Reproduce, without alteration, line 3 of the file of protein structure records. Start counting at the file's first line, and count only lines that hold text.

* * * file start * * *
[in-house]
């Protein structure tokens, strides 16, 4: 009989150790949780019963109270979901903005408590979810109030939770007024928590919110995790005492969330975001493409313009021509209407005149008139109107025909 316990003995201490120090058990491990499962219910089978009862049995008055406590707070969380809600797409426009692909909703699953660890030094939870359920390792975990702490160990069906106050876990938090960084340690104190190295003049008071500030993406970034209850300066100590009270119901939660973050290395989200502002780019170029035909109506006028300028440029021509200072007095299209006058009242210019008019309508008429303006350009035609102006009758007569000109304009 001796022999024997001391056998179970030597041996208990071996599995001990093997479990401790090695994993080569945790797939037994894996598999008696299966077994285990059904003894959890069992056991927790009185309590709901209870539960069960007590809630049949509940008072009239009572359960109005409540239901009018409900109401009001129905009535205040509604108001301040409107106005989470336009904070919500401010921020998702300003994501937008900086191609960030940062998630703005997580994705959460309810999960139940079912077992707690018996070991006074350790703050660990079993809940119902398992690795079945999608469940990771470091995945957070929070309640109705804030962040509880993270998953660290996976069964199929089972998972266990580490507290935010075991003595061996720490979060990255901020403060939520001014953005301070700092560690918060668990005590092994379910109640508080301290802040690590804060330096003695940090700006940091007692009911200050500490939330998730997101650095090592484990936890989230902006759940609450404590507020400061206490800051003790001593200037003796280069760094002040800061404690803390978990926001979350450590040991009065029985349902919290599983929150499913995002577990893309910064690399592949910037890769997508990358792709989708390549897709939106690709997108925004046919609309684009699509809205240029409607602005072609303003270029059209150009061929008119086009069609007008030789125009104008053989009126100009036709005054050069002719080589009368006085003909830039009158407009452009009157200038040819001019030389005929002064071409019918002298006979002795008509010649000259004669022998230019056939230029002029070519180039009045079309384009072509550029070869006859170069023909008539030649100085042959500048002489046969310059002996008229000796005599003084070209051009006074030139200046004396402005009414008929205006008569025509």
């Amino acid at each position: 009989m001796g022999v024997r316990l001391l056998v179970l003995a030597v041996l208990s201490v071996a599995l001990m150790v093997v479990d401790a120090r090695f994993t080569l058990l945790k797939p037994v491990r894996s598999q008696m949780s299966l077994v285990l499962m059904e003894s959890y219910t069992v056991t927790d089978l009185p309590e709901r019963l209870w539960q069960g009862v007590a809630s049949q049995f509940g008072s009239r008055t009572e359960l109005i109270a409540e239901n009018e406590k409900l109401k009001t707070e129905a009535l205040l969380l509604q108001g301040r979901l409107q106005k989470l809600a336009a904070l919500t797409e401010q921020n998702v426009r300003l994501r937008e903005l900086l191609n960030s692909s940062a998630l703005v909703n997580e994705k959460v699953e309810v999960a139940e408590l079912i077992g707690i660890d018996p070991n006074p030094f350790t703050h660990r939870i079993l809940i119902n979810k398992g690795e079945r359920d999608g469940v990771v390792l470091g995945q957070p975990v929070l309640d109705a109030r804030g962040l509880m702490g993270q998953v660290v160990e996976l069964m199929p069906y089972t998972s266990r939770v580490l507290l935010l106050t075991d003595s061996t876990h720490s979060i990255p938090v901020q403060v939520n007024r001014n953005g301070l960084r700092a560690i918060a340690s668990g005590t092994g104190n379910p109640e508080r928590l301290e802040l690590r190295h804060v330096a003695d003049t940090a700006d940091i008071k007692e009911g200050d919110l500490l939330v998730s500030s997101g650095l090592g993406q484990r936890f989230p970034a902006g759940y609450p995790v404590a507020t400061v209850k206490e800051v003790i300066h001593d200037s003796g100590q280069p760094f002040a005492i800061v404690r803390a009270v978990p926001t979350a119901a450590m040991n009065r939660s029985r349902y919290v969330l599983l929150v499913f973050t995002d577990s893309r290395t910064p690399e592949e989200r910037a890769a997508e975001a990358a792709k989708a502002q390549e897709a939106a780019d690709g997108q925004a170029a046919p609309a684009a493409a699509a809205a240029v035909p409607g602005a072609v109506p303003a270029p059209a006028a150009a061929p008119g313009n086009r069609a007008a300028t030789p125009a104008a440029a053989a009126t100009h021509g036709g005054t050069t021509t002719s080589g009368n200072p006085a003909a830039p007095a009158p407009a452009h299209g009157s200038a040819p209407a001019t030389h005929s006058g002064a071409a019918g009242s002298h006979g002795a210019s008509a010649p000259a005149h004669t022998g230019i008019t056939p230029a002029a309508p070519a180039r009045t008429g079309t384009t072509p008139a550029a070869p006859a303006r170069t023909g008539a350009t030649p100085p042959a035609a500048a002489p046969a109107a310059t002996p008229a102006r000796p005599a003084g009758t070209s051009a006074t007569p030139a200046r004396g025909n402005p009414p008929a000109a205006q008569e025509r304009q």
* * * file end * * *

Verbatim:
């Amino acid at each position: 009989m001796g022999v024997r316990l001391l056998v179970l003995a030597v041996l208990s201490v071996a599995l001990m150790v093997v479990d401790a120090r090695f994993t080569l058990l945790k797939p037994v491990r894996s598999q008696m949780s299966l077994v285990l499962m059904e003894s959890y219910t069992v056991t927790d089978l009185p309590e709901r019963l209870w539960q069960g009862v007590a809630s049949q049995f509940g008072s009239r008055t009572e359960l109005i109270a409540e239901n009018e406590k409900l109401k009001t707070e129905a009535l205040l969380l509604q108001g301040r979901l409107q106005k989470l809600a336009a904070l919500t797409e401010q921020n998702v426009r300003l994501r937008e903005l900086l191609n960030s692909s940062a998630l703005v909703n997580e994705k959460v699953e309810v999960a139940e408590l079912i077992g707690i660890d018996p070991n006074p030094f350790t703050h660990r939870i079993l809940i119902n979810k398992g690795e079945r359920d999608g469940v990771v390792l470091g995945q957070p975990v929070l309640d109705a109030r804030g962040l509880m702490g993270q998953v660290v160990e996976l069964m199929p069906y089972t998972s266990r939770v580490l507290l935010l106050t075991d003595s061996t876990h720490s979060i990255p938090v901020q403060v939520n007024r001014n953005g301070l960084r700092a560690i918060a340690s668990g005590t092994g104190n379910p109640e508080r928590l301290e802040l690590r190295h804060v330096a003695d003049t940090a700006d940091i008071k007692e009911g200050d919110l500490l939330v998730s500030s997101g650095l090592g993406q484990r936890f989230p970034a902006g759940y609450p995790v404590a507020t400061v209850k206490e800051v003790i300066h001593d200037s003796g100590q280069p760094f002040a005492i800061v404690r803390a009270v978990p926001t979350a119901a450590m040991n009065r939660s029985r349902y919290v969330l599983l929150v499913f973050t995002d577990s893309r290395t910064p690399e592949e989200r910037a890769a997508e975001a990358a792709k989708a502002q390549e897709a939106a780019d690709g997108q925004a170029a046919p609309a684009a493409a699509a809205a240029v035909p409607g602005a072609v109506p303003a270029p059209a006028a150009a061929p008119g313009n086009r069609a007008a300028t030789p125009a104008a440029a053989a009126t100009h021509g036709g005054t050069t021509t002719s080589g009368n200072p006085a003909a830039p007095a009158p407009a452009h299209g009157s200038a040819p209407a001019t030389h005929s006058g002064a071409a019918g009242s002298h006979g002795a210019s008509a010649p000259a005149h004669t022998g230019i008019t056939p230029a002029a309508p070519a180039r009045t008429g079309t384009t072509p008139a550029a070869p006859a303006r170069t023909g008539a350009t030649p100085p042959a035609a500048a002489p046969a109107a310059t002996p008229a102006r000796p005599a003084g009758t070209s051009a006074t007569p030139a200046r004396g025909n402005p009414p008929a000109a205006q008569e025509r304009q």